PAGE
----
Weather and Songbird Migration: April 20, 2016
By Dr. David Aborn

Painted bunting





Painted bunting

Tennessee warbler
Tennessee warbler
Rufous hummingbird

Martin Dollenkamp
Rufous hummingbird

Dear Journey North,

Well, apparently Mother Nature did not read my report last week. I mentioned a front moving across the country, but said it did not have much rain with it. People along the Gulf coast would disagree right now!

More Fallout Fun!
That front stalled, and the low pressure area has been pumping lots of moisture along the Gulf coast for several days now. That means migrants can't fly, which has resulted in big fallouts!

Kenn Kaufman, one of the top birders in the country, has been at the Texas coast and reports "swarms of Tennessee Warblers put to shame by colorful flocks of Summer and Scarlet Tanagers, Blue Grosbeaks, Indigo and Painted Buntings, and a plethora of other migrants".

Southerly Winds Push Birds in Eastern U.S.
While that is great for people on the Gulf, it has made for some slow migration elsewhere. The news is not all bad, however. If you look at the map, the high pressure areas have been bringing southerly winds to much of the eastern U.S., so those migrants that have already been around have been moving north. At my study site this morning, I saw my first Blue-winged Warbler, Yellow Warbler,  and Great-crested Flycatcher. Blackburnian Warblers, American Redstarts, and Ovenbirds have arrived in Illinois, Louisiana Waterthrushes were seen in Michigan, and Tree Swallows have made it to Maine.

Chugging (and Humming) Along Out West
Migration is chugging along out west, too. The bulk of migrants have already passed through California, Arizona, and New Mexico, but migration is picking up elsewhere. Bullock’s Orioles, Western Tanagers, and Vaux’s Swifts were common sights in Oregon, Calliope Hummingbirds and Rufous Hummingbirds were seen in Idaho, and a birder in Montana reported 800 Tree Swallows and 75 Violet-green Swallows. Even Alaska picked up another new species; last week it was Tree Swallows, this week the first Rufous Hummingbird was seen!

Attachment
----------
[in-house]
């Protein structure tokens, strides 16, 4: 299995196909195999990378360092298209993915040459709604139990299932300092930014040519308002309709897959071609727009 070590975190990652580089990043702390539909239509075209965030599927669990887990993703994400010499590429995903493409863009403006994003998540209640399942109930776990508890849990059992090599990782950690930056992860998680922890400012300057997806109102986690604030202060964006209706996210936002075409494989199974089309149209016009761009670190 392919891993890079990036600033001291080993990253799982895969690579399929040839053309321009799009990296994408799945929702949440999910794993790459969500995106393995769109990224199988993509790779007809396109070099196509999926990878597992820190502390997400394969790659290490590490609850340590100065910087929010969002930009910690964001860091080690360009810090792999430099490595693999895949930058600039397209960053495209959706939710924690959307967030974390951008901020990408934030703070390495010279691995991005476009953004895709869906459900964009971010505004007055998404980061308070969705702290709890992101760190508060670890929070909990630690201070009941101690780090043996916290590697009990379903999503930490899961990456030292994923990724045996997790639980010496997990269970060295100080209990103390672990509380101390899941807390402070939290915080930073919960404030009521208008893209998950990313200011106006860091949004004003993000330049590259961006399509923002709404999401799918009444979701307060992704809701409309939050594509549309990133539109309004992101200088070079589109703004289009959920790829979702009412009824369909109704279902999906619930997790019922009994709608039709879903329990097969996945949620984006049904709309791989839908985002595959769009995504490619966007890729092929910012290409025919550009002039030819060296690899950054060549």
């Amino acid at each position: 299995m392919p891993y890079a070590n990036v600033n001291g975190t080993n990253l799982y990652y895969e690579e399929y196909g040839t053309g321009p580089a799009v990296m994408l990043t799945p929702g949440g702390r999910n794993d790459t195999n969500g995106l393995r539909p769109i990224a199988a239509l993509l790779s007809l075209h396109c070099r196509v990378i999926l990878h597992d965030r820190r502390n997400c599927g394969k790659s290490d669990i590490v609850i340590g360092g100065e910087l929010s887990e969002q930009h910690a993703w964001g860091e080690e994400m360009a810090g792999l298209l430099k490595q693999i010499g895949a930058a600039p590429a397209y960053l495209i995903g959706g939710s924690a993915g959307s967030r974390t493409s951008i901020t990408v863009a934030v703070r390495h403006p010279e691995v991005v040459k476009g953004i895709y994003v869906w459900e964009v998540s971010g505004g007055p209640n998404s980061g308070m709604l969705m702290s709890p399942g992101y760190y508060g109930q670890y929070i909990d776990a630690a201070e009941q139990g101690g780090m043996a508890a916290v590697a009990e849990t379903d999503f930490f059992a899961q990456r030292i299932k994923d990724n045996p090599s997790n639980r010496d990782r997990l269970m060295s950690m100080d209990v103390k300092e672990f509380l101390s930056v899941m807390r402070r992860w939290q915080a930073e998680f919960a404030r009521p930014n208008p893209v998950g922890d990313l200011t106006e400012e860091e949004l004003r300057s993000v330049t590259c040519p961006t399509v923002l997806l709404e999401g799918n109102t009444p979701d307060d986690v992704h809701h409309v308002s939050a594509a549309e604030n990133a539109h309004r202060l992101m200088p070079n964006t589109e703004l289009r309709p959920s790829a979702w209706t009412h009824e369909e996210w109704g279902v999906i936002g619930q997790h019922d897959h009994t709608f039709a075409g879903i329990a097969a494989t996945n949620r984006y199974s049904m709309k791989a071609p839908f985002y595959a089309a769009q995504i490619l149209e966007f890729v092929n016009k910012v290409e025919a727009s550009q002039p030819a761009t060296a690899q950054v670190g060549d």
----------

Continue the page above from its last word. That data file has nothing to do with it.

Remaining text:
Weather Map  

This Week's Outlook
So, will the fallout continue along the Gulf, or will the rest of us be able to join the fun?

  • If you look at the weather map, that front is still stuck, but it is expected to finally move starting tomorrow.

  • The winds behind it are not too strong, so all those migrants that have been grounded should be able to get moving again, so get ready!

  • Southerly winds dominate in the west, so those migrants should be able to keep going on their journey north.

Migration is peaking in the southern U.S., and is just getting busy in the northern areas, so no matter where you are you can't lose!

Dr. David Aborn, ornithologist  

Take care,

David Aborn
North Chickamauga Creek Conservancy
Chattanooga, TN

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Next Update: April 27, 2016